University police said they tracked down the group and arrested two for robbery and recovered the stolen cell phone.
Police said early Tuesday that 10 teens were arrested between 9-10 p.m. on the 5200 block of Lake Park Avenue for mostly minor crimes, including reckless and disorderly conduct.
…no devolving of society to the lowest forms of humanity…instead a tragedy that has brought out the best in friends, family, and neighbors; people who help others before they help themselves…who see the assistance of others as an assistance of self.
Rather than reward that with aid and bringing the full force of our collective national attention to examples of what resilient and strong American communities look like when challenged…these communities are ignored and left to fend for themselves…simply because they can. The consequence of being a strong community is that your tragedy is not mentioned in national news, your strength uncelebrated, and your needs unmet unless they can be met through your own resilience.
CNN: “Sherelle Smith condemned the violence”
Sherelle Smith: “Burn Down White People’s Stuff”
or more than a decade people opposed to the government of Venezuela have argued that its economy would implode. Like communists in the 1930s rooting for the final crisis of capitalism, they saw economic collapse just around the corner. How frustrating it has been for them to witness only two recessions: one directly caused by the opposition’s oil strike (December 2002-May 2003) and one brought on by the world recession (2009 and the first half of 2010). However, the government got control of the national oil company in 2003, and the whole decade’s economic performance turned out quite well, with average annual growth of real income per person of 2.7% and poverty reduced by over half, and large gains for the majority in employment, access to health care, pensions and education.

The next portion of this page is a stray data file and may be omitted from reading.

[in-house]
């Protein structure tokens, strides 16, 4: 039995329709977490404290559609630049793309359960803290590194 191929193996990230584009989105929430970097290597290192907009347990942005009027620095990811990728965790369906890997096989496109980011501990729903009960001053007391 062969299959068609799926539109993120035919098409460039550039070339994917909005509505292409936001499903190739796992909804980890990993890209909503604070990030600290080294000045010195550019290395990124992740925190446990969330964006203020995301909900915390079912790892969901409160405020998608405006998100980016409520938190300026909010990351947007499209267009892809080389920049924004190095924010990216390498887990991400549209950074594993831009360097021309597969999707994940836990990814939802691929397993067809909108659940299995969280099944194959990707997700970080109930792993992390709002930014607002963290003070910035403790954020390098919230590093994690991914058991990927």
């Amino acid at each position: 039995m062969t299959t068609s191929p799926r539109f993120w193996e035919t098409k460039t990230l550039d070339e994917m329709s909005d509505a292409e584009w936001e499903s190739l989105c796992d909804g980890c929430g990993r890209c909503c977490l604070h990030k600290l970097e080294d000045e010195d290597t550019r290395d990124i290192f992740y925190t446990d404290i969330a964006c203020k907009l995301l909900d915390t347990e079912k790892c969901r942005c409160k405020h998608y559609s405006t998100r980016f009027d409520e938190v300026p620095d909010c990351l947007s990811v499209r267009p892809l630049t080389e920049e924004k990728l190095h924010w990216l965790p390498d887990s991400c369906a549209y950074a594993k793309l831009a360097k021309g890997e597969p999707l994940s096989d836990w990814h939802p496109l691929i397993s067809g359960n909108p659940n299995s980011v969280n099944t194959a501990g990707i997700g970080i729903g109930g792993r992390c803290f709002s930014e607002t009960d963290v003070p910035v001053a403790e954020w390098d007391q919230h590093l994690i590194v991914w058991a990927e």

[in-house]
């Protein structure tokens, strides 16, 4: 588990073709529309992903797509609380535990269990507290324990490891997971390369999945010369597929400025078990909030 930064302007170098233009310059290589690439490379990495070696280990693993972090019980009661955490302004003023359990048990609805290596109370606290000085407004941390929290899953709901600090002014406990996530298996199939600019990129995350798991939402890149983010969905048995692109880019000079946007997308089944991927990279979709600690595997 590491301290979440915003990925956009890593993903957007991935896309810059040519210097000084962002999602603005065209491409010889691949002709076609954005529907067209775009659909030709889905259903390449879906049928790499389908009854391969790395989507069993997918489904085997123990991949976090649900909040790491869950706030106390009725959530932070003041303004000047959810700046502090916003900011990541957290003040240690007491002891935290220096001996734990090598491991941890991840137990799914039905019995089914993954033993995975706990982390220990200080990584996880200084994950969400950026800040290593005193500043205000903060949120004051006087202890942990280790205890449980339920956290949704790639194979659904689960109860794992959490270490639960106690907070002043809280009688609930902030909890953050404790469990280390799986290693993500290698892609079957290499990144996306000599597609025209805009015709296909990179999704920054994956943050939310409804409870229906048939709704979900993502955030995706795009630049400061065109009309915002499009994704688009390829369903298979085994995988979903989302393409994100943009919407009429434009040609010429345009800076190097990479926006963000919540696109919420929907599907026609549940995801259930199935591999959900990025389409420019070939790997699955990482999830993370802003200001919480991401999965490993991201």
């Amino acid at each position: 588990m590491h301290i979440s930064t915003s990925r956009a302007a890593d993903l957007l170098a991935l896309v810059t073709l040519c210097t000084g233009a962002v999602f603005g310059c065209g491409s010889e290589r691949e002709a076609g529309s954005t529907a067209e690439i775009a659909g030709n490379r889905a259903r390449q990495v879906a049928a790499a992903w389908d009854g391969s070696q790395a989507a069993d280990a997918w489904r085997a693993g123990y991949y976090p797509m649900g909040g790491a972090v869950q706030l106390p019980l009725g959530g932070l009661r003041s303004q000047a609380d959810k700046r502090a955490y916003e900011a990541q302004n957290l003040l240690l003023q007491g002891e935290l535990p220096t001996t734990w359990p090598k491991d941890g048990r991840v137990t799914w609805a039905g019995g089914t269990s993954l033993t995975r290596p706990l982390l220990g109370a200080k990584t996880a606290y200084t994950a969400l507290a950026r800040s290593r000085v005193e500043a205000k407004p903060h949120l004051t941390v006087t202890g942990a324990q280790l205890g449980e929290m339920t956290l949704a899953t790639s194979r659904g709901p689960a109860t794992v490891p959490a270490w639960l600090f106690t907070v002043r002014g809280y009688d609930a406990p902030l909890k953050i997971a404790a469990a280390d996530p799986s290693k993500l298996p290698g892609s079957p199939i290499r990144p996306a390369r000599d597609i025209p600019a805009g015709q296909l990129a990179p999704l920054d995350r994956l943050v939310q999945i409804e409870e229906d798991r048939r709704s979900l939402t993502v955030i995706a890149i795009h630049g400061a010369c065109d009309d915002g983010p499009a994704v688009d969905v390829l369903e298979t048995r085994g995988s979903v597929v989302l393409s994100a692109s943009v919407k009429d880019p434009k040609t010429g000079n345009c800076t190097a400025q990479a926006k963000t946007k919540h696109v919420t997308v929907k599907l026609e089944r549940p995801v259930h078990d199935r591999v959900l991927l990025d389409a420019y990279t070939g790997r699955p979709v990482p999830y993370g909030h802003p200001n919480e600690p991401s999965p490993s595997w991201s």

Now Venezuela is facing economic problems that are warming the cockles of the haters’ hearts. We see the bad news every day: consumer prices up 49% over the last year; a black market where the dollar fetches seven times the official rate; shortages of consumer goods from milk to toilet paper; the economy slowing; central bank reserves falling. Will those who cried wolf for so long finally see their dreams come true?
Not likely. In the opposition’s analysis Venezuela is caught in an inflation-devaluation spiral, where rising prices domestically undermine confidence in the economy and currency, causing capital flight and driving up the black market price of the dollar. This adds to inflation, as does – in their theory – money creation by the government. And its price controls, nationalisations and other interventions have caused more structural problems. Hyperinflation, rising foreign debt and a balance-of-payments crisis will mark the end of this economic experiment.
But how can a government with more than $90bn in oil revenue end up with a balance-of-payments crisis? Well, the answer is: it can’t, and won’t.